The public feels that we should always have both viewpoints. But does this mean that every time NASA shows a picture of the Earth from space, they have to have somebody from the Flat Earth Society present to say that the Earth is really flat? There is a right to free speech, but that doesn't mean that uninformed people have a right to be heard in every debate. We all realize that is a horribly difficult issue and I think most journalists who don't know the science say very sensibly, I am going to cover both viewpoints. At some point however, they have the responsibility to weigh the evidence and chose to ignore the flat earthers.
     As society gets more complex, it is not easy to see what the issues are: It is much more difficult to decide whether there is an ozone hole than whether the Earth is flat or not. We have to struggle with the issues. That is why we value education. That is why we are not still living in caves.
     The final criticism is the view that says scientists are just a special interest. It argues that we are just like every other group of people who are trying to make a living. When you are in a group of people who blatantly flaunt the truth for political or economic gain, it is hard to believe there are other people who care passionately about it. There are scary implications in the view that the evidence for the ozone hole, global warming, and species extinction is politically debatable. The policies to deal with these issues involve politics, but the Earth is roughly spherical, however you decide to vote. As I said to an amused Senate committee last year, I hoped that the journalists then about to testify about how few extinctions there were would not then extend their amateur meddlings to my father-in-law's profession of brain surgery.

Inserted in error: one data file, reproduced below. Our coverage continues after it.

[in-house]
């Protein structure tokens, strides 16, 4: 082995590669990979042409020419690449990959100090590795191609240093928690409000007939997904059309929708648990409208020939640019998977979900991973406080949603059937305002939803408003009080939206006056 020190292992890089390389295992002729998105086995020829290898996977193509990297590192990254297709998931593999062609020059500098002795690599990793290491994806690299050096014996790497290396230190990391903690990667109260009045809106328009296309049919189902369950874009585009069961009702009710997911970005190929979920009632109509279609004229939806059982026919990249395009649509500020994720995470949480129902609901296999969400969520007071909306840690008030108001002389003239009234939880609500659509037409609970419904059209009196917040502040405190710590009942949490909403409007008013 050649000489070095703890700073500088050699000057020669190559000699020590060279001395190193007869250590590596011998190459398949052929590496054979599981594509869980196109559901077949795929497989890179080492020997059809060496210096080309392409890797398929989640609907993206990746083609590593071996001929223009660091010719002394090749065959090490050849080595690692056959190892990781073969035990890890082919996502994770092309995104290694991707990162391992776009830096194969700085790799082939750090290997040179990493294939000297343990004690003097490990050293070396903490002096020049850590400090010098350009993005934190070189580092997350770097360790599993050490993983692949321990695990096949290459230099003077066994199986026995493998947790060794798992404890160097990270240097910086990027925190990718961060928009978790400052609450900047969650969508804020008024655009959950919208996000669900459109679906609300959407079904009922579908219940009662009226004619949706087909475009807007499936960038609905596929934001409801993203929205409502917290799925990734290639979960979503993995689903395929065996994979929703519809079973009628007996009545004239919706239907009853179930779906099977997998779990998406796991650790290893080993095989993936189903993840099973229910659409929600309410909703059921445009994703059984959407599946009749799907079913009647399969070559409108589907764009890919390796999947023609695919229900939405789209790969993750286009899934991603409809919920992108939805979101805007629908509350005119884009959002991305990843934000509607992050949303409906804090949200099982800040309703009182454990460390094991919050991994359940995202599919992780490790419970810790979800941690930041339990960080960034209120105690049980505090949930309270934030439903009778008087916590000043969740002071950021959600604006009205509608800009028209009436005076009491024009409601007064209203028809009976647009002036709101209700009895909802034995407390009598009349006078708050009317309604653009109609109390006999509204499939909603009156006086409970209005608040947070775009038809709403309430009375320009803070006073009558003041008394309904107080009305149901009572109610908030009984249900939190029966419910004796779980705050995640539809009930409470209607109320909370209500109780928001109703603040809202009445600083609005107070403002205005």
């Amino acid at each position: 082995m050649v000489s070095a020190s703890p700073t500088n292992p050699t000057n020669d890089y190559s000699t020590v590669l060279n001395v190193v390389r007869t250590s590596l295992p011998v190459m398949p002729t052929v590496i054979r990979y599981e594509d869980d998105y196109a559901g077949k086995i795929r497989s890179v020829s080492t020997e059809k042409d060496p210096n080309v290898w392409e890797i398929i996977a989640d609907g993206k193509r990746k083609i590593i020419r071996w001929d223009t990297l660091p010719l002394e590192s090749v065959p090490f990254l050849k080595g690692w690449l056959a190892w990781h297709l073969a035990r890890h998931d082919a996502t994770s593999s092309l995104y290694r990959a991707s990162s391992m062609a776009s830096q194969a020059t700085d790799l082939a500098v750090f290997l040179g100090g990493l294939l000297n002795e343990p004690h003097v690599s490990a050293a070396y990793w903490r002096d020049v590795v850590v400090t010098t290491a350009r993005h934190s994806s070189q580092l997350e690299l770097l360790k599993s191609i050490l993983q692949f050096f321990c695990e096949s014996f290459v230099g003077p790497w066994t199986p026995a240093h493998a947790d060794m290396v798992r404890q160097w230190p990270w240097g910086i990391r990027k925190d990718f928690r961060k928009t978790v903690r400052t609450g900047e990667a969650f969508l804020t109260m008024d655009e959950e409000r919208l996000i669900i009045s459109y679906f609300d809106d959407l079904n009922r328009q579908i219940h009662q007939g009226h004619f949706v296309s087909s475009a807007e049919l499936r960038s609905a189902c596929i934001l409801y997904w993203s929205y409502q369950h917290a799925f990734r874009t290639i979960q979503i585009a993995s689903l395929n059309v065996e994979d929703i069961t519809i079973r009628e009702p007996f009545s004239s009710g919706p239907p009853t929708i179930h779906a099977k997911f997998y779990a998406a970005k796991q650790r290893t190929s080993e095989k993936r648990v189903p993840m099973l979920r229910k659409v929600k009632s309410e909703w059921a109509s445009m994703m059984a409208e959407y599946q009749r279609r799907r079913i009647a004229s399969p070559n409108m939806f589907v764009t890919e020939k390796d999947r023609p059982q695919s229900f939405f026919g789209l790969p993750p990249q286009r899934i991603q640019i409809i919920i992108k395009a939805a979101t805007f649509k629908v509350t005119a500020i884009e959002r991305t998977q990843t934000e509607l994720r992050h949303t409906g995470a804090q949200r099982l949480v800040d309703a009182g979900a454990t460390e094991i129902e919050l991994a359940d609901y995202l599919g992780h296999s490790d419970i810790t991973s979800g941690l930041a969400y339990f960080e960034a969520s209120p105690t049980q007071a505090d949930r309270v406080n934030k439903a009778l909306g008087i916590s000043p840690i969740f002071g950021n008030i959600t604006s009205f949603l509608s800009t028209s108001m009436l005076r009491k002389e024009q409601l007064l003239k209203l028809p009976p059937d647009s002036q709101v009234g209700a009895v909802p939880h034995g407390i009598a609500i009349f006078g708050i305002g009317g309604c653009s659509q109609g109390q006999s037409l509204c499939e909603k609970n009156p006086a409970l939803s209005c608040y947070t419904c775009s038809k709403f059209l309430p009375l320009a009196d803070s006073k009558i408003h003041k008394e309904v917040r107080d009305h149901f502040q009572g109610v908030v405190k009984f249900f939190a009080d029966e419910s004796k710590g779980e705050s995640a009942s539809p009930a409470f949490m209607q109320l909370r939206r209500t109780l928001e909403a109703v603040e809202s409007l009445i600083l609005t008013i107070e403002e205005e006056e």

Literature Cited

1. Pimm, S.L., Russell, G.J., Gittleman, J.L., Brooks, T.M. Science, 269, 347-350 (1995)

2. Pimm, S.L, Askins, R.A., Forest losses predict bird extinctions in eastern North America, PNAS (USA) 92:9343-9347 (1995)

Copyright 1996 Environmental Review